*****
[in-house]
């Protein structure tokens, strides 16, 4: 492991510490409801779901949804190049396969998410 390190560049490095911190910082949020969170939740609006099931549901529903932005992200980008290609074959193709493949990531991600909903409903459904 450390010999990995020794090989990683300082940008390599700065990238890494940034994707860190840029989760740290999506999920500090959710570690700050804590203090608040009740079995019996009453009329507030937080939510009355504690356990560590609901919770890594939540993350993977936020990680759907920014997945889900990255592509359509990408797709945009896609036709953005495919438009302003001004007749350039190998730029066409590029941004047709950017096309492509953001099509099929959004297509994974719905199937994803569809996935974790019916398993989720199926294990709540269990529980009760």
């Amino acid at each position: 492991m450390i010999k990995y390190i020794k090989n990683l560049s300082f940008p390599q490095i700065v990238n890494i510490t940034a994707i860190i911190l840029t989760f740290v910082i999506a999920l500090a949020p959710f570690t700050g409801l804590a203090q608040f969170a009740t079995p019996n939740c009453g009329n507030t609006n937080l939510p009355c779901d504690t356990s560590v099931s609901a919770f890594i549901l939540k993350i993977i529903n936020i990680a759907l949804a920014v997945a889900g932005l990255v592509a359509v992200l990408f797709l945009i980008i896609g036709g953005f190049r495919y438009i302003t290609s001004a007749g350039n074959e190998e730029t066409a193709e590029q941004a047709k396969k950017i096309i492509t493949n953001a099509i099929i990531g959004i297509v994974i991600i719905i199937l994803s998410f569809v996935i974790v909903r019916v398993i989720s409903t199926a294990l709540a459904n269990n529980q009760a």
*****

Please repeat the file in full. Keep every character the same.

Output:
[in-house]
């Protein structure tokens, strides 16, 4: 492991510490409801779901949804190049396969998410 390190560049490095911190910082949020969170939740609006099931549901529903932005992200980008290609074959193709493949990531991600909903409903459904 450390010999990995020794090989990683300082940008390599700065990238890494940034994707860190840029989760740290999506999920500090959710570690700050804590203090608040009740079995019996009453009329507030937080939510009355504690356990560590609901919770890594939540993350993977936020990680759907920014997945889900990255592509359509990408797709945009896609036709953005495919438009302003001004007749350039190998730029066409590029941004047709950017096309492509953001099509099929959004297509994974719905199937994803569809996935974790019916398993989720199926294990709540269990529980009760």
């Amino acid at each position: 492991m450390i010999k990995y390190i020794k090989n990683l560049s300082f940008p390599q490095i700065v990238n890494i510490t940034a994707i860190i911190l840029t989760f740290v910082i999506a999920l500090a949020p959710f570690t700050g409801l804590a203090q608040f969170a009740t079995p019996n939740c009453g009329n507030t609006n937080l939510p009355c779901d504690t356990s560590v099931s609901a919770f890594i549901l939540k993350i993977i529903n936020i990680a759907l949804a920014v997945a889900g932005l990255v592509a359509v992200l990408f797709l945009i980008i896609g036709g953005f190049r495919y438009i302003t290609s001004a007749g350039n074959e190998e730029t066409a193709e590029q941004a047709k396969k950017i096309i492509t493949n953001a099509i099929i990531g959004i297509v994974i991600i719905i199937l994803s998410f569809v996935i974790v909903r019916v398993i989720s409903t199926a294990l709540a459904n269990n529980q009760a």